The Utah teenager who sparked a huge debate on Twitter about cultural appropriation after posting photos of her traditional Chinese prom dress has spoken out - and she isn’t apologising.
Keziah Daum appeared on Good Morning America to discuss the backlash on social media since she wore a red qipao to her high school prom and shared photos of her and her friends posing with prayer signs on Twitter.
But despite the criticism she’s received, the 18-year-old announced that she had no regrets about wearing the traditional Chinese gown - and she would wear it again.
“It had nothing to do with race or racial slurs. It was never intended to be thought of as racist,” the teen said on GMA, admitting that she did not expect the photos of her and her friends posing before prom to go viral.
And, despite what she considers her best intentions, Daum was criticised on Twitter for her choice of dress, which many found offensive, racist, or guilty of cultural appropriation.
“My culture is NOT your prom dress,” wrote one person.
On Twitter, Daum tried to defend her dress choice, tweeting: “It’s just a dress,” which only made the backlash worse.
“If you ‘appreciate’ and ‘love’ our culture, you’d know it’s a traditional gown. Yet you claim, ‘it’s just a dress,’” responded one person on Twitter.
The qipao, or cheongsam, was traditionally a loose-fitting garment for Chinese women to wear while carrying out domestic tasks. It was then updated to have a tighter fit, and worn as a symbol of femininity and confidence.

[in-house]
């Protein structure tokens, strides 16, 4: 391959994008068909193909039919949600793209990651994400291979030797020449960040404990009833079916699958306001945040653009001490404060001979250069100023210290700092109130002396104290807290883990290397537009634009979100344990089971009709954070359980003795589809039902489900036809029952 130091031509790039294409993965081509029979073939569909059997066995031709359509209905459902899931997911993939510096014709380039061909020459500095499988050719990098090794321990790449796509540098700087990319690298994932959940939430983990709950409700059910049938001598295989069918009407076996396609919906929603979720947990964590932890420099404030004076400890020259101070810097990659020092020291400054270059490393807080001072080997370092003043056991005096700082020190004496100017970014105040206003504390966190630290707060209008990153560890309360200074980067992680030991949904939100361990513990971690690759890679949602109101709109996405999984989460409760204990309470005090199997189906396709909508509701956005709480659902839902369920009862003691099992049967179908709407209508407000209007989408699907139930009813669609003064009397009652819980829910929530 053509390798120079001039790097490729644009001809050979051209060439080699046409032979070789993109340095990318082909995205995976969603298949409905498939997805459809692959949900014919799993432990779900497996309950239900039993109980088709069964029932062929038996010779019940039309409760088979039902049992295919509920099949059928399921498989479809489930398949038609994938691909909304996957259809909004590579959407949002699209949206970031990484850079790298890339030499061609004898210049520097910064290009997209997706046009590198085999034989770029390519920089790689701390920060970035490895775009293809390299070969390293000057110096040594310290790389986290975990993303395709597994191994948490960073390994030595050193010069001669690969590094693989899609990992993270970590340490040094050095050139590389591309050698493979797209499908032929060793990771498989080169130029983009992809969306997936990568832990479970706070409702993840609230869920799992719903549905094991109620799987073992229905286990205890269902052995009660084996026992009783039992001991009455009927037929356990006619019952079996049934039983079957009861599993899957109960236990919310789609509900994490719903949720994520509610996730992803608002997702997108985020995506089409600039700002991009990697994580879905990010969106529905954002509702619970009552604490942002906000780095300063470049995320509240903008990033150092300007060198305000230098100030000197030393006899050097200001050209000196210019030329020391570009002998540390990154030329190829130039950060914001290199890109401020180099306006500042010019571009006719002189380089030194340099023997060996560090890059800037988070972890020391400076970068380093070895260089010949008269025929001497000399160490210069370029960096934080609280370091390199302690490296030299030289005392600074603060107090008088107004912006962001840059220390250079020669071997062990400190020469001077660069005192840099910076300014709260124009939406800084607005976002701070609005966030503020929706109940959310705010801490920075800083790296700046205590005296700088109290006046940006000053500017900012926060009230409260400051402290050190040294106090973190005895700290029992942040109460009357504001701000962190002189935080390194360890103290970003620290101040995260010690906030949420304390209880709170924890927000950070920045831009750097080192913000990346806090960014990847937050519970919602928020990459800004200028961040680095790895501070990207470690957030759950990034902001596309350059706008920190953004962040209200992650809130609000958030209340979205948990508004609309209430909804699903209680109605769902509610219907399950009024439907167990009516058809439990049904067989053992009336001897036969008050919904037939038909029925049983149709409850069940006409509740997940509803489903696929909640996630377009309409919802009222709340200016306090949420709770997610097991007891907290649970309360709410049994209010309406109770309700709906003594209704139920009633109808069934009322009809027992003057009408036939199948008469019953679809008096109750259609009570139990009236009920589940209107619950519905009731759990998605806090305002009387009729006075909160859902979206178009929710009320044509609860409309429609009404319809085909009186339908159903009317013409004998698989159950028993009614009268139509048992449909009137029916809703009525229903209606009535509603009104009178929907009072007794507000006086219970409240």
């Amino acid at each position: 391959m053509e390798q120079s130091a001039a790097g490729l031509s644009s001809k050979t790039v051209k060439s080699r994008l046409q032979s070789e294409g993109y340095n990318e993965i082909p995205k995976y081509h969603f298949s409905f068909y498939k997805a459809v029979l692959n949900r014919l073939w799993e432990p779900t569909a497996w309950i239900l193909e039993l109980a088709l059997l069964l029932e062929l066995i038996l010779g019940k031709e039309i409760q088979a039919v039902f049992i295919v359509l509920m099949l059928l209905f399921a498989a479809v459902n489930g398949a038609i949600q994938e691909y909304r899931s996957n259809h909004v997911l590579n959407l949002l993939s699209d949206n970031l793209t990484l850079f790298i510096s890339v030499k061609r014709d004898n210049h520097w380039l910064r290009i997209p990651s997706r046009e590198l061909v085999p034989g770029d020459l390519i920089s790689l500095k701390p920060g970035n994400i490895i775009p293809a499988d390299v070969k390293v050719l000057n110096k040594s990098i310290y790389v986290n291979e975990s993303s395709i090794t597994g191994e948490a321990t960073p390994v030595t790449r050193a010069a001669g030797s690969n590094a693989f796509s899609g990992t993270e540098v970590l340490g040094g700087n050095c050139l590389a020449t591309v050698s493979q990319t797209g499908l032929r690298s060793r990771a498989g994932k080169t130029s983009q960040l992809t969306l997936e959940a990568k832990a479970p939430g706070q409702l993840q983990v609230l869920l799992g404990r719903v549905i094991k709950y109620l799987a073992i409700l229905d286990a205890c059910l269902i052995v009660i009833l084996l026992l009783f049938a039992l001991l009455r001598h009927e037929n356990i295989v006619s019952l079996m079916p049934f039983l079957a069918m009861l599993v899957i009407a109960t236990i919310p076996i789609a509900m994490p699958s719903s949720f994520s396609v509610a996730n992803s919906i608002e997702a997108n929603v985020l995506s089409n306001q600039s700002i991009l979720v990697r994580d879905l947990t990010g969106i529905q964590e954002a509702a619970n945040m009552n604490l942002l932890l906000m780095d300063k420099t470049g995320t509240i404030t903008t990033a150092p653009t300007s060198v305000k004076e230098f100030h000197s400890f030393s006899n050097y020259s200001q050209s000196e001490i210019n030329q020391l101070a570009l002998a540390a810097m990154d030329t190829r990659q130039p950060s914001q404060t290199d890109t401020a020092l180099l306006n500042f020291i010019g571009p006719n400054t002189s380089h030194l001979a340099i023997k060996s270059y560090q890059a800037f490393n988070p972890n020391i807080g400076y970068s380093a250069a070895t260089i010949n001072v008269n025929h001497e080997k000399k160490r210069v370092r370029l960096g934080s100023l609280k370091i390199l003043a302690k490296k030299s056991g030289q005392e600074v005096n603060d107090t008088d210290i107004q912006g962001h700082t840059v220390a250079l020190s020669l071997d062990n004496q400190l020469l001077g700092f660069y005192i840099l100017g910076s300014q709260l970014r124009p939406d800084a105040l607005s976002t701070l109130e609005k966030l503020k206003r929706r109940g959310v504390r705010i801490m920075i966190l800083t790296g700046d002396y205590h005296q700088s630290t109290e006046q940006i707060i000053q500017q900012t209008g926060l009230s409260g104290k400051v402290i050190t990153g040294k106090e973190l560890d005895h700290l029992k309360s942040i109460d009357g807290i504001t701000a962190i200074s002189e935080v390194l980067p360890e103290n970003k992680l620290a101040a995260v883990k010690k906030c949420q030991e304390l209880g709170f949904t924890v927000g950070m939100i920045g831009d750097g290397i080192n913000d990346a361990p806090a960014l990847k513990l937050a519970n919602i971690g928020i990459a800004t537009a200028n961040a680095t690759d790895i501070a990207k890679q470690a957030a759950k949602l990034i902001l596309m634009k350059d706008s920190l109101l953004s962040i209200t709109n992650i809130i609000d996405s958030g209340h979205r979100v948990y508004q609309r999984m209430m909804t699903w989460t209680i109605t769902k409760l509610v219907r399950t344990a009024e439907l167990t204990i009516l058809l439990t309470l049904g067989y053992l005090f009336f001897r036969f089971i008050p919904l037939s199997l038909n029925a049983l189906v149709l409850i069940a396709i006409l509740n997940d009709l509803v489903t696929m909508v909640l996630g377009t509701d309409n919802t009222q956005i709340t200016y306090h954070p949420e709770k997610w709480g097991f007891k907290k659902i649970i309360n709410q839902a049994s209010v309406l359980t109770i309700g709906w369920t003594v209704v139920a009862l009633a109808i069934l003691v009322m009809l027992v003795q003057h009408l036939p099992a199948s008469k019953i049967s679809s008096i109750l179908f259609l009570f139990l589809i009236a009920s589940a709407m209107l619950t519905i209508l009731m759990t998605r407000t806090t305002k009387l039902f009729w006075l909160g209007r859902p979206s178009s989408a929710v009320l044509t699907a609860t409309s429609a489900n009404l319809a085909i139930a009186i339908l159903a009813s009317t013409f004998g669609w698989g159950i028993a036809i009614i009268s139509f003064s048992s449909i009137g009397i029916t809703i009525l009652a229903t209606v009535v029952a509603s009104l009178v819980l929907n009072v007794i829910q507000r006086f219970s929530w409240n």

Daum and her friends’ choice of pose, with their hands held in front of them, was also found offensive and “stereotyped.”
Jeremy Lam told GMA: “They were wearing a dress and using a stereotyped Chinese posture without acknowledging the history behind that piece of clothing.”
However, Daum claims the pose had nothing to do with being Chinese and was actually inspired by a popular YouTuber.
And she “believes I have done nothing but show my appreciation to the Chinese culture,” and will not be removing the photos from Twitter, which have since received over 102,000 likes.
Others agree - “I showed my Chinese mom this tweet and she thought you looked great and it was really nice how you liked our culture,” someone responded.
On Twitter, Daum wrote: “To everyone causing so much negativity: I mean no disrespect to the Chinese culture. I’m simply showing my appreciation to their culture. I’m not deleting my post because I’ve done nothing but show my love for the culture. It’s a f****g dress. And it’s beautiful.”
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